From Scarlett O’Hara and Scout Finch to Aslan and Sherlock Holmes, good characters make for good stories. When I read a book lacking likable or relatable characters, I’m unlikely to enjoy or even finish it (I’m looking at you, Pride and Prejudice!). I want to get to know the characters and, at some point, be able to identify with their actions and feelings. Stock, wooden characters don’t make for good literature, at least in my opinion. Perhaps you’re more of a plot-driven story person, so characters don’t matter so much to you. However, when we read the Bible, we all look for the characters that look like us—and usually get it wrong. We’re quick to assume the role of the human hero of the story and to roll our eyes or scoff at the ones who got it wrong. Does that match your experience? I mean, do you typically act heroically? Or are you more inclined to mess it up? I know which category I fall into, and it’s not the one slinging a rock at the giant’s head. It’s the one cowering in the corner, scared out of my sandals by the 9-foot champion. Today, I invite you to look at some familiar Bible stories from a different vantage point—the scoundrel’s.
- I’m not Noah: I’m a mocker, and my heart
is “deceitful above all else and desperately sick.” Some days it feels like I
do “only evil continually.” I’m much more like those sinking and in desperate
need of a Rescuer than like the one who did the rescuing. I am the rest of
- I’m not Joseph: I haven’t attempted the
murder of my brother, but I have done more than my fair share of envying and
hating. I’ve covered my sin and hidden in the dark rather than confessing and
asking forgiveness. I am underserving of mercy and grace from the One whom I
have betrayed time after time. I am Joseph’s brothers.
- I’m not Caleb or Joshua: When I look at a
scary situation, I don’t see the deliverance of God waiting to happen. My faith
is weak, and I’m prone to doubt. I see giants and enemies and forget about God’s
promises. I am the ten other spies.
- I’m not David: I am much more likely to
tremble at the thought of humiliation and defeat than to stand up to the
scoffer. I wonder where salvation will come from this time rather than running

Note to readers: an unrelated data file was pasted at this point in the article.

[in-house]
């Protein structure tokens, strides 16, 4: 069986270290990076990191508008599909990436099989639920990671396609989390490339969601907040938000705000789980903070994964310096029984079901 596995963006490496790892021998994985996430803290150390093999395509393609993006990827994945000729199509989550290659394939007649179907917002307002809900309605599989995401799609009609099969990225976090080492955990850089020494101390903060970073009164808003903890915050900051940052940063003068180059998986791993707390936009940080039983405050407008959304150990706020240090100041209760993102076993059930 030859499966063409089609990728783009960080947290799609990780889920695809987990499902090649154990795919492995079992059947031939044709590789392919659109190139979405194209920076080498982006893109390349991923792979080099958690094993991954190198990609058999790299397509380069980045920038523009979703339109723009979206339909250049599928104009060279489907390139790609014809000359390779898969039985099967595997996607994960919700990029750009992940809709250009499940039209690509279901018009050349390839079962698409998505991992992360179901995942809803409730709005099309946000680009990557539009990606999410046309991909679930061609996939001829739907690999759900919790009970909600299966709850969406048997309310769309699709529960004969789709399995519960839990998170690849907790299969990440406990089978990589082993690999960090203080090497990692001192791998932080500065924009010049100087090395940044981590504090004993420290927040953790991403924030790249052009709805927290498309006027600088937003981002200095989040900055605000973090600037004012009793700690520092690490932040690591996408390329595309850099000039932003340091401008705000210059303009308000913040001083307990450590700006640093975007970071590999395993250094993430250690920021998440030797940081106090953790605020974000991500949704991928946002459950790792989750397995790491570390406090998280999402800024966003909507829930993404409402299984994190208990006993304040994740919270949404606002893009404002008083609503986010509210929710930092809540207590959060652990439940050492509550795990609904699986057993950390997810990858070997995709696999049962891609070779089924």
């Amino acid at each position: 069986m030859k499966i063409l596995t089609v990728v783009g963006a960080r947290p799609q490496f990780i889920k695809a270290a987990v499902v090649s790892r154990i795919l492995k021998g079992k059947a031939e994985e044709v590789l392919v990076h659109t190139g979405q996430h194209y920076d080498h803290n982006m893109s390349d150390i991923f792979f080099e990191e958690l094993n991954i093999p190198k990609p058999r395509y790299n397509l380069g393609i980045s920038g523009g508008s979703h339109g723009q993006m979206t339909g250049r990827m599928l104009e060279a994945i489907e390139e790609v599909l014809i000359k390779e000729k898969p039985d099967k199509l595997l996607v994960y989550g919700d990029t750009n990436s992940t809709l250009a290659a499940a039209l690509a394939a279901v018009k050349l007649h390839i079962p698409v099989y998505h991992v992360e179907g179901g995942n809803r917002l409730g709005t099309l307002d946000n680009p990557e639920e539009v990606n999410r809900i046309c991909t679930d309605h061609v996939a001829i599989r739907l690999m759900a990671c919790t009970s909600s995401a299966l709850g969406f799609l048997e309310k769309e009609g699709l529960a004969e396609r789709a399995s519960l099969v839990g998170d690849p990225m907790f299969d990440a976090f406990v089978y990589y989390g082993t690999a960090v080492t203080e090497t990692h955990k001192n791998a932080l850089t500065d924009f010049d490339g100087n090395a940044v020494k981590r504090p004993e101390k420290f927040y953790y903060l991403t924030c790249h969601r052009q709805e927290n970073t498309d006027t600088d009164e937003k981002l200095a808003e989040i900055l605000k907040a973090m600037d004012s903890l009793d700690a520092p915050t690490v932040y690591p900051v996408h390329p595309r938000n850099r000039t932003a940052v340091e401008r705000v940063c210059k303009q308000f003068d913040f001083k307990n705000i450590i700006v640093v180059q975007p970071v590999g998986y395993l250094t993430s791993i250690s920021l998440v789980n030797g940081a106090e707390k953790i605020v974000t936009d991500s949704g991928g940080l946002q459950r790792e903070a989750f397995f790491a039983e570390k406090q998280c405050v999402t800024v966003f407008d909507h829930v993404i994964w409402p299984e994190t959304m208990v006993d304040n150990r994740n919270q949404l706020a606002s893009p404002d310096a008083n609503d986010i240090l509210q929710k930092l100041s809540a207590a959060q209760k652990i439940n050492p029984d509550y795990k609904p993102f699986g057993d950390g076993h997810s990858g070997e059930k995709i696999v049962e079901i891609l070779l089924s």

to battle in the name of the Lord. I need Someone Else to save me, for I could
never defeat the giant. I am the Israelite soldiers.
- I’m not Shadrach, Meshach, and Abednego: I
have caved to peer pressure more times than I can count, been ensnared by the
fear of man, and fallen captive to the thought of ridicule. I wish it wasn’t
true, but I would probably eat the king’s meat and bow to the king’s statue. I like
to keep my head down and not make waves. I am every other Israelite captive.
- I’m not Daniel: Every day I demand that the
people around me flex to meet my expectations and live according to my kingdom
rules. I operate under the assumption that my word is the law. Since I love to
have my ears tickled, and my ego stroked, it would be tempting to me to make a
law forbidding my royal subjects to pray to anyone but me. I am King Darius.
- I’m not the grateful leper: I have been
cleansed from a disease infinitely worse than leprosy, a disease which I
brought on myself and deserved to die from. I petitioned the Healer, and He
healed me. Yet rather than living with a thankful heart, I often live with an
entitled one, wondering why my life isn’t better. I run off, embracing the
abundant gifts of grace, yet neglecting the Giver entirely. I am the nine
While our pride winces at embracing the identity of the scoundrel, this is clearly the position all of us are in. Consider the blemishes on even the heroes’ resumés. Abraham pretended his wife was his sister, not once but twice and allowed her to be taken by another man—all just to save his own skin! Jacob tricked his twin brother out of his birthright and deceived his father into blessing him rather than Esau. Moses committed murder and hid it, as did David, who also committed adultery. Elijah stood up to the prophets of Baal on Mt. Carmel but then doubted God’s presence and power by the Brook Cherith. The disciples left their livelihoods to follow Jesus, but seemed to mess up an awful lot. They forgot that Jesus could feed the multitude, bickered over being “the greatest,” and totally missed every prophecy Jesus gave them about His rising again. Peter denied Him, Judas betrayed Him, Thomas doubted Him, and they all abandoned Him in His moment of greatest need (well, all but John). No, the Bible doesn’t do heroes very well, but that’s okay because it comes with some great news.
God specializes in making scallywags and scoundrels into sons. The Gospel isn’t for the righteous; it’s for the rascal and the rogue:
And Jesus answered them, “Those who are well have no need of a physician, but those who are sick. I have not come to call the righteous but sinners to repentance.”Luke 5:31-31
Or do you not know that the unrighteous will not inherit the kingdom of God? Do not be deceived: neither the sexually immoral, nor idolaters, nor adulterers, nor men who practice homosexuality, nor thieves, nor the greedy, nor drunkards, nor revilers, nor swindlers will inherit the kingdom of God. And such were some of you. BUT you were washed, you were sanctified, you were justified in the name of the Lord Jesus Christ and by the Spirit of our God.1 Cor. 6:9-11, emphasis added
The Hero of the Story isn’t Noah, Abraham, David, or Daniel, Peter, Paul, or John. The only true Hero the Bible knows is Christ Himself. So, the next time you read a biblical narrative, go ahead and take on your natural role, the scoundrel. When you do, the Gospel will be even sweeter.